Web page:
Timeless 17th-c village tavern with classic period interior, up to half a dozen real ales and good value lunchtime food
The good pub guide review
With its thatched roof, half-timbered exterior and blazing open fire, this timeless and unpretentious old pub is the perfect antidote to the modern tedium of the dreary M6. The bar has heavy oak beams dating from Stuart times, attractively moulded black panelling, prints of Cheshire on the walls, latticed windows and uneven wobbly old tables. Up some steps, a second room has another welcoming open fire, more oak panelling, a high-backed winged settle and a paraffin lamp hinged to the wall; shove-ha'penny. Local societies make good use of a third room. Banks's Sunbeam, Jennings Cocker Hoop and Sneck Lifter, Marstons Saddle Tank and Wainwright and a guest beer on handpump and eight wines by the glass served by genuinely friendly staff. The gents' are across an open courtyard. In summer, seats on cobbles outside offer nice views over the pretty village. The early 15th-c red sandstone church of St Bertoline (where you can learn about the Barthomley massacre) is worth a visit.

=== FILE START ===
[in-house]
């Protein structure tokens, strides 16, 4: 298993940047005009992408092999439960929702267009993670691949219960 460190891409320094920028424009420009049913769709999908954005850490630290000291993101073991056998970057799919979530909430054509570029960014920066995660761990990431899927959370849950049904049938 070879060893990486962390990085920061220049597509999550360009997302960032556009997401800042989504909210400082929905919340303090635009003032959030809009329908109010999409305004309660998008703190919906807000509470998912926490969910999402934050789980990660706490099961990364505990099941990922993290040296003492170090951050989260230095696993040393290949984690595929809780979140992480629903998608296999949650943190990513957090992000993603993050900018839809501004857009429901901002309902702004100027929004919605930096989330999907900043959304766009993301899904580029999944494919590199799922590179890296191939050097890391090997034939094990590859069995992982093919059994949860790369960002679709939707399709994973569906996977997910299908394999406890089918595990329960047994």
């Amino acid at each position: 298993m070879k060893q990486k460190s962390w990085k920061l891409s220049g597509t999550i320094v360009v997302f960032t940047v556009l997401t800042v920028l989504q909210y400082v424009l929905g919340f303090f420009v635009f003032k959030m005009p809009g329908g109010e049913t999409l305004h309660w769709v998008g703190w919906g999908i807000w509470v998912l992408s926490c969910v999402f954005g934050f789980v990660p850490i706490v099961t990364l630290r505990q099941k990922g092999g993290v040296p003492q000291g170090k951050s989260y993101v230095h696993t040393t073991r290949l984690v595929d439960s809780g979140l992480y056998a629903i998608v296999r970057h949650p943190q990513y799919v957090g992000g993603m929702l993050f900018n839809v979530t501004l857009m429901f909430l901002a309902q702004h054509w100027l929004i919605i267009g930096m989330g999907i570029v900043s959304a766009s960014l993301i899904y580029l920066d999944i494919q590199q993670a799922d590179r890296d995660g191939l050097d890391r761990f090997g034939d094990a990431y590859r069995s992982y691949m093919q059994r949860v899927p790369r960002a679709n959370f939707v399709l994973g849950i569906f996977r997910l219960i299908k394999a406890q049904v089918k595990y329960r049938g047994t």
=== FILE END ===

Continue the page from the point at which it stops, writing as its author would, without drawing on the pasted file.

The good pub guide food review
Honest pub food at good prices includes sandwiches, lamb henry with creamy mash, vegetable pie, sausage and mash, beer-battered fish, and puddings such as waffle with ice-cream and caramel sauce and sticky toffee pudding.